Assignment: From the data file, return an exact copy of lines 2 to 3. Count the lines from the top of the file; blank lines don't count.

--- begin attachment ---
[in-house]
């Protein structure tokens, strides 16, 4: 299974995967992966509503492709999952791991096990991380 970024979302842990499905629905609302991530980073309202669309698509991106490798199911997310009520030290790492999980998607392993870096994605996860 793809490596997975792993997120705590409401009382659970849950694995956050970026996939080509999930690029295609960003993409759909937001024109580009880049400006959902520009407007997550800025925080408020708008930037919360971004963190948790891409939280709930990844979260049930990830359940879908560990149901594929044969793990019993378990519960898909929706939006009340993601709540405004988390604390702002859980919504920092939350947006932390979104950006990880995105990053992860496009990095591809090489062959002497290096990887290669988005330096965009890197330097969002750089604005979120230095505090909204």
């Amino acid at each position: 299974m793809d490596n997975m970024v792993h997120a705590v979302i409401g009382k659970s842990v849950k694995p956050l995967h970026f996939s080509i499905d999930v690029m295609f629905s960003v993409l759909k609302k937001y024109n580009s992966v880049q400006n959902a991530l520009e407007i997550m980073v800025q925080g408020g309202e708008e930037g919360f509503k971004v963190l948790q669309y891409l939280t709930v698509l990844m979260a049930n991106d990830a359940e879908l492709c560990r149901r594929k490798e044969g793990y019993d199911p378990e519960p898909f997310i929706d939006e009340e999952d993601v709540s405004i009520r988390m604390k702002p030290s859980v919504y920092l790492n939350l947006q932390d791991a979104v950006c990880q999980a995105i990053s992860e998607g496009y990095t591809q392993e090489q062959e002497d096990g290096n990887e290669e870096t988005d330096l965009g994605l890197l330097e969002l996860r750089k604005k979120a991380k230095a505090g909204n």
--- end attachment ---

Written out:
């Protein structure tokens, strides 16, 4: 299974995967992966509503492709999952791991096990991380 970024979302842990499905629905609302991530980073309202669309698509991106490798199911997310009520030290790492999980998607392993870096994605996860 793809490596997975792993997120705590409401009382659970849950694995956050970026996939080509999930690029295609960003993409759909937001024109580009880049400006959902520009407007997550800025925080408020708008930037919360971004963190948790891409939280709930990844979260049930990830359940879908560990149901594929044969793990019993378990519960898909929706939006009340993601709540405004988390604390702002859980919504920092939350947006932390979104950006990880995105990053992860496009990095591809090489062959002497290096990887290669988005330096965009890197330097969002750089604005979120230095505090909204």
């Amino acid at each position: 299974m793809d490596n997975m970024v792993h997120a705590v979302i409401g009382k659970s842990v849950k694995p956050l995967h970026f996939s080509i499905d999930v690029m295609f629905s960003v993409l759909k609302k937001y024109n580009s992966v880049q400006n959902a991530l520009e407007i997550m980073v800025q925080g408020g309202e708008e930037g919360f509503k971004v963190l948790q669309y891409l939280t709930v698509l990844m979260a049930n991106d990830a359940e879908l492709c560990r149901r594929k490798e044969g793990y019993d199911p378990e519960p898909f997310i929706d939006e009340e999952d993601v709540s405004i009520r988390m604390k702002p030290s859980v919504y920092l790492n939350l947006q932390d791991a979104v950006c990880q999980a995105i990053s992860e998607g496009y990095t591809q392993e090489q062959e002497d096990g290096n990887e290669e870096t988005d330096l965009g994605l890197l330097e969002l996860r750089k604005k979120a991380k230095a505090g909204n």